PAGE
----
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Georgia Courts: A Corporate Guaranty Is A Corporate Guaranty

Score one for the little guy.   In Citrus Tower Boulevard Imaging Center v. David S. Owens MD PC, the Georgia Court of Appeals strictly enforced a corporate guaranty agreement against a creditor. It held that where a doctor signed a guaranty agreement only in the name of his professional corporation, the creditor could not enforce the guaranty agreement against the doctor personally—even though previous Georgia cases have recognized that “a corporate guaranty of corporate debt is all but meaningless.”

In Citrus, the defendant, Dr. Owens, leased certain diagnostic equipment through his professional corporation. He signed a guaranty agreement securing the lease payments for the diagnostic equipment. But he signed the guaranty agreement on behalf of his professional corporation, “David Owens, MD, PC,” not in his individual capacity. When the professional corporation defaulted on the lease, the lessor sued Dr. Owens to enforce the guaranty agreement.

Both the trial court and the Court of Appeals agreed that the creditor could not sue the doctor individually since he did not sign the guaranty agreement in an individual capacity. The appellate court stated:

“Just as we do not give a guarantor a pass when he fails to read the guaranty before signing it, we likewise will not save a creditor fromthe consequences resulting from its failure to carefully inspect the guaranty to ensure that the proper ‘personal capacity’ designations and signatures have been made. To be sure, this Court has previously suggested in dicta that a corporate guarantee of corporate debt is all but meaningless, and that this fact might serve as an additional justification for imposing personal liability on a signatory to a guaranty.But any inquiry into the ‘meaninglessness’ of a corporate guaranty of corporate debt is entirely inappropriate, and indeed runs contrary to our charge to strictly construe guaranties, when a guarantor has—as in this case—explicitly signed the guaranty ina corporate capacity. As such, we take this opportunity to strongly caution trial courts against relying on any of our decisions employing such dicta as a justification for imposing personal liability on a signatory to a guaranty when the clear and unambiguous language of same indicates the exact opposite. And here, because Owens unambiguously signed the Guaranty in a corporate capacity, he was entitled to summary judgment.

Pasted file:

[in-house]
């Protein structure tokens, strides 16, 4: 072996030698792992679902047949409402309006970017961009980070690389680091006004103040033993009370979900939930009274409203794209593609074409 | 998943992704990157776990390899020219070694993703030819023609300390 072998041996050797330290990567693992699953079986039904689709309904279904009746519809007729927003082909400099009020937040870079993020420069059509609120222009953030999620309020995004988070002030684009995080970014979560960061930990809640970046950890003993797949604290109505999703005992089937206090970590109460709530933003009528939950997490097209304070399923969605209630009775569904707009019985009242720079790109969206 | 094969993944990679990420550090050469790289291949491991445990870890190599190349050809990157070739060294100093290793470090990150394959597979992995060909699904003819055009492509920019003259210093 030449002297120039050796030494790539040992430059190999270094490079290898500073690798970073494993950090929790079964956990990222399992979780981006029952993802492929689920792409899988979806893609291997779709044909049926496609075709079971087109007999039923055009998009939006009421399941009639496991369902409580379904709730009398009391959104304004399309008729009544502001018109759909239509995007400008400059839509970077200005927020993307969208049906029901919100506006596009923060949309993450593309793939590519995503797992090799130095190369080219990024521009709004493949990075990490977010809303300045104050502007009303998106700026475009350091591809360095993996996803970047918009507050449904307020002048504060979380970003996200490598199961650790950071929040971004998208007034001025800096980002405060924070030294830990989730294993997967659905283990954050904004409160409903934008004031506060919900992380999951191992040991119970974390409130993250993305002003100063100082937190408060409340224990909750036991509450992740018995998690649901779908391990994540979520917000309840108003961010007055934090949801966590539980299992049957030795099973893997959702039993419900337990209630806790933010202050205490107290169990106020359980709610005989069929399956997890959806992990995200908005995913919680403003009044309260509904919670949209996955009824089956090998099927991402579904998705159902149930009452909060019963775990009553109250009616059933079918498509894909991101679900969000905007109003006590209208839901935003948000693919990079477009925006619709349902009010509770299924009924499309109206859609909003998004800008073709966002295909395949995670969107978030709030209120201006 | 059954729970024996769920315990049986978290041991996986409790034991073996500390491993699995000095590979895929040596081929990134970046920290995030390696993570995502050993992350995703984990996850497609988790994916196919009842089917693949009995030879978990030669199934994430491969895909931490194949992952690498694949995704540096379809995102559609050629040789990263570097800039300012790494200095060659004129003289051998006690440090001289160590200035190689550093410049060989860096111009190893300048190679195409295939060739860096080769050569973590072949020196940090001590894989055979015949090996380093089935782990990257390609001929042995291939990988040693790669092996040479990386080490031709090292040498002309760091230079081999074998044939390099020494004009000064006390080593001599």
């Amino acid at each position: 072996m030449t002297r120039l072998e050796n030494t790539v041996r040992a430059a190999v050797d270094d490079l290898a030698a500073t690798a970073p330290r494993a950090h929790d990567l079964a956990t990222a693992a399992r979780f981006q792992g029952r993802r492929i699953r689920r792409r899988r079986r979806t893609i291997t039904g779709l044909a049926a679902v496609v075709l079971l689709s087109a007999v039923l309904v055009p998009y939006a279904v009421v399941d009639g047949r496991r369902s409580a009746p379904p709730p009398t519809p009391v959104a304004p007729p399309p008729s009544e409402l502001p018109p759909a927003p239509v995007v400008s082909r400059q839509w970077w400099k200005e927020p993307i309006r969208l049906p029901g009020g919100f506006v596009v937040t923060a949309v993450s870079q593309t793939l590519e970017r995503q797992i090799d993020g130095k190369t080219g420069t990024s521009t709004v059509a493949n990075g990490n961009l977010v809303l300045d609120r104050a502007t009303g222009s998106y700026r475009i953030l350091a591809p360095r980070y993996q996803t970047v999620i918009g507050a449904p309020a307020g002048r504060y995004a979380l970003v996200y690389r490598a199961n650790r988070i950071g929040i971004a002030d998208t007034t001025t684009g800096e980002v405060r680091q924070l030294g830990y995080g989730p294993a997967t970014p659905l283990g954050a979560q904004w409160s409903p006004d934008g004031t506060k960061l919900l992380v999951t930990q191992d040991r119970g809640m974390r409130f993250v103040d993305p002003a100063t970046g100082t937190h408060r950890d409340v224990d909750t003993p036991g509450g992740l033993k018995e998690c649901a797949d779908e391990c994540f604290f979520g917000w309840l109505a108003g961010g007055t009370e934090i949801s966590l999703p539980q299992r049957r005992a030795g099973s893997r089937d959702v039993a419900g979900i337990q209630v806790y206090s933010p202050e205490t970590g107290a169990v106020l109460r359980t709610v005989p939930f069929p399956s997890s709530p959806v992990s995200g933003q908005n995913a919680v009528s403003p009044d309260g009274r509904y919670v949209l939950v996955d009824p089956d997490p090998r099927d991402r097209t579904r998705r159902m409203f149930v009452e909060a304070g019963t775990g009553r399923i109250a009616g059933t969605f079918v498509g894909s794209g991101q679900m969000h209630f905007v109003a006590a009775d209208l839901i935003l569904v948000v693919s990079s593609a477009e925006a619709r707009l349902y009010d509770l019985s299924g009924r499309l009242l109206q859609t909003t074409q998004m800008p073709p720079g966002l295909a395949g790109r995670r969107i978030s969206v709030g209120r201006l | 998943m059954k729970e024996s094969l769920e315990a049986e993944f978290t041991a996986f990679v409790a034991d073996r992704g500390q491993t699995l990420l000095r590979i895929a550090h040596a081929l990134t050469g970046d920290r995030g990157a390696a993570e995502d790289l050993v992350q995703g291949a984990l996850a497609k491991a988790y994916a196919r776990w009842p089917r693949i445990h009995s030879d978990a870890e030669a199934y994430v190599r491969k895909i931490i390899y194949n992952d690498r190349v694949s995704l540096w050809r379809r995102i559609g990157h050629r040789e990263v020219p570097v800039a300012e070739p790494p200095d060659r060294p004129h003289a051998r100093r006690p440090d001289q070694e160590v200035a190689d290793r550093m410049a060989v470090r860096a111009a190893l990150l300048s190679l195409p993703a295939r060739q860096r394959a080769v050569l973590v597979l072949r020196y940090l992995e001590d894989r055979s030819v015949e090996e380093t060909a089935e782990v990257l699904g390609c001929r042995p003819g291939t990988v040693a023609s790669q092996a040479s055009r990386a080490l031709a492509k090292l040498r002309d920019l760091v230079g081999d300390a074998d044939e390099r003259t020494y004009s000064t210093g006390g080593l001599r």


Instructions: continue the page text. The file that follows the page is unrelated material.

The lesson: the rule of strict construction cuts both ways. Despite corporate guaranties being “all but meaningless,” Georgia courts will not save creditors who fail to obtain truly personal guaranties, as the creditor in Citrus failed to do.

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